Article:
A Portion of State Route 23 Opens to Residents Only (Lower Mulholland to Decker School Rd)

The following statement was released by CalTrans:

MALIBU  – The California Department of Transportation (Caltrans) announces that a portion of State Route-23 is now open to residents onlybetween Decker School Rd. and lower Mulholland Dr. above the city of Malibu. Flagging operations permitting one direction of travel at a time will be in effect within these parameters while work continues.

Heading north on SR-23 from SR-1 (Map attached):

CLOSED: SR-23 from SR-1 to Decker School R

OPEN to residents only: SR-23 from Decker School Rd. to lower Mulholland Dr. (Accessible via SR-1 to Encinal Canyon Rd. to SR-23.)

CLOSED: SR-23 from lower Mulholland Dr. to upper Mulholland Dr.

OPEN: SR-23 from upper Mulholland Dr. to US-101.

Vehicles will not be able to travel Mulholland Dr. from SR-1 across SR-23 to Kanan Rd.

SR-23 between SR-1 and upper Mulholland Dr. within the Woolsey Fire burn area has been closed to the general public since early November. The closure on the south end at SR-1 was implemented by and has been maintained by the Los Angeles County Sheriff’s Department. The closure on the north end at upper Mulholland Drive was implemented by and has been maintained by the California Highway Patrol. The new closures at Decker School Rd. and at lower Mulholland Dr. are now also maintained by CHP.

SR-23 will remain closed from lower Mulholland Dr. to upper Mulholland Dr. until further notice to allow further work by utlity companies and by Caltrans.

The roadway remained closed primarily to provide utility companies a safe and unrestricted work space. Southern California Edison and Frontier Communications have been replacing poles, cable and line across steep terrain and on extremely narrow slopes

As of Friday, December 7, a Caltrans contractor has been replacing guardrail. The critical guardrail at the south end of the closure near SR-1 will be replaced first and the contractor will work northward to replace all guardrail up to upper Mulholland Dr. This is expected to take up to six weeks.

Much of the rail is intact, but most of the wooden support posts were burned. The current 27” tall guardrails will be replaced by 31” rails and the wooden posts will be replaced with metal posts. Caltrans engineers and geologists will determine if additional guardrail is required.

Cranes with stabilizer arms for the utility companies and for the guardrail contractor require the full space of the roadway lanes.

Multple sections of roadway within the closure were subject to flooding and mud slides during two rain storms in early December. A separate contractor is clearing all debris from the roadway shoulder and from all storm drains. Caltrans geologists have recommended two types of erosion control for the slopes:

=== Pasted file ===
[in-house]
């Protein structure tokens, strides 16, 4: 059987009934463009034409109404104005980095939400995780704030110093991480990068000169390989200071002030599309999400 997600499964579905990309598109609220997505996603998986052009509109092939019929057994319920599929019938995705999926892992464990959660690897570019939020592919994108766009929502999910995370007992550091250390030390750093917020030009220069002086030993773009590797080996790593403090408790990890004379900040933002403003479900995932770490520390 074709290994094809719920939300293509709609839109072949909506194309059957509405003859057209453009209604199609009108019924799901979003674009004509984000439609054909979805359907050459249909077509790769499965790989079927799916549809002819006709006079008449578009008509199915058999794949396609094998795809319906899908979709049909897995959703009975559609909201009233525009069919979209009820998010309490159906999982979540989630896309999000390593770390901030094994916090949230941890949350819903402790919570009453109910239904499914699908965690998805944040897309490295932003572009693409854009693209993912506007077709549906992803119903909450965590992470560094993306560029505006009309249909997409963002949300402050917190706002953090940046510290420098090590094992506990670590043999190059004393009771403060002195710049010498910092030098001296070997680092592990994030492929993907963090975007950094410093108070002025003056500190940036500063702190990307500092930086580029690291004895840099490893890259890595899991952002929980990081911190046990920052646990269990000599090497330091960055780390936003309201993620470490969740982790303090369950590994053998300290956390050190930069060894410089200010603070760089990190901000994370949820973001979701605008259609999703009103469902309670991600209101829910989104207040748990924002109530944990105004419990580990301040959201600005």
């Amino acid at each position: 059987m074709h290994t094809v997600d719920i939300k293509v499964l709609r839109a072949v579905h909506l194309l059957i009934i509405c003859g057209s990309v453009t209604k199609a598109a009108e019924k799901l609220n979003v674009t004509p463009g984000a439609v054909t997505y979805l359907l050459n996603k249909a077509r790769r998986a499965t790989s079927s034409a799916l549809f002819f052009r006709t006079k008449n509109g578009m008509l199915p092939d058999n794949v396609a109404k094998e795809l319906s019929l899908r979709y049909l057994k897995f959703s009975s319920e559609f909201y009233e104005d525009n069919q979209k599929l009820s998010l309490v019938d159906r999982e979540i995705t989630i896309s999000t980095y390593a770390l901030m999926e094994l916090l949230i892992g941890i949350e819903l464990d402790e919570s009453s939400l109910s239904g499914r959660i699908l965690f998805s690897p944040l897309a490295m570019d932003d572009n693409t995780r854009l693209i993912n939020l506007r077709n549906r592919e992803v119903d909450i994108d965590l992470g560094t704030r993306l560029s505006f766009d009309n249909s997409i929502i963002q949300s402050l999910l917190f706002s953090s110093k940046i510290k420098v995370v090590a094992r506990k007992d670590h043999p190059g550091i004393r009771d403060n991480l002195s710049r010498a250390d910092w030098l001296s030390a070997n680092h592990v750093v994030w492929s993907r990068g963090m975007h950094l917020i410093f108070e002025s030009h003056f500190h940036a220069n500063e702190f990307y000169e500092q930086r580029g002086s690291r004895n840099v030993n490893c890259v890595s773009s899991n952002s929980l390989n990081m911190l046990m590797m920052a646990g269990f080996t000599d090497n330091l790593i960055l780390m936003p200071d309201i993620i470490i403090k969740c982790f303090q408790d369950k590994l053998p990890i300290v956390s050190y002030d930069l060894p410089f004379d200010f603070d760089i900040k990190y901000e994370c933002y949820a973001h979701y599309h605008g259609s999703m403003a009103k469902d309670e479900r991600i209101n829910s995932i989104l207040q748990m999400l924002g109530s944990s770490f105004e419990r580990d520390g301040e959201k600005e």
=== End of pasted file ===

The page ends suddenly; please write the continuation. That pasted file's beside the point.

1. Hydroseed, which is seed combined with a binding agent that is sprayed over the terrain.
  2. Rock screen, which is similar in appearance to chain link fencing and is secured with long shafts driven deep into the ground. The exisiting rock screen in multiple areas within the closure performed well, but will also be replaced in case the integrity of the metal was compromised. Geologists will determine if additional rock screen is required.

Caltrans, CHP, LASD, L.A. County Fire, L.A. County Public Works Dept., and the utility companies have been meeting regularly to determine when it will be safe to open the roadway to the public.The priority is to make the roadway safe for drivers and vehicles. The duration of the hard closure remains unknown. Caltrans and our partners thank the residents and the public for their patience and understanding.


Cece Woods

The Current Report Editor in Chief Cece Woods started The Local Malibu, an activism based platform in 2014. The publication was instrumental in the success of pro-preservation ballot measures and seating five top vote-getters in the Malibu City Council elections.

During the summer of 2018, Woods exposed the two-year law enforcement cover-up in the Malibu Creek State Park Shootings, and a few short months later provided the most comprehensive local news coverage during the Woolsey Fire attracting over one million hits across her social media platforms.

Since 2020, Woods was the only journalist reporting on the on-going public corruption involving former L.A. Metro CEO Phil Washington. Woods worked with Political Corruption expert Adam Loew, DC Watchdog organizations and leaders in the Capitol exposing Washington which ultimately led to the withdrawal of his nomination to head the FAA.

Woods also founded Malibu based 90265 Magazine and Cali Mag devoted to the authentic southern California lifestyle.

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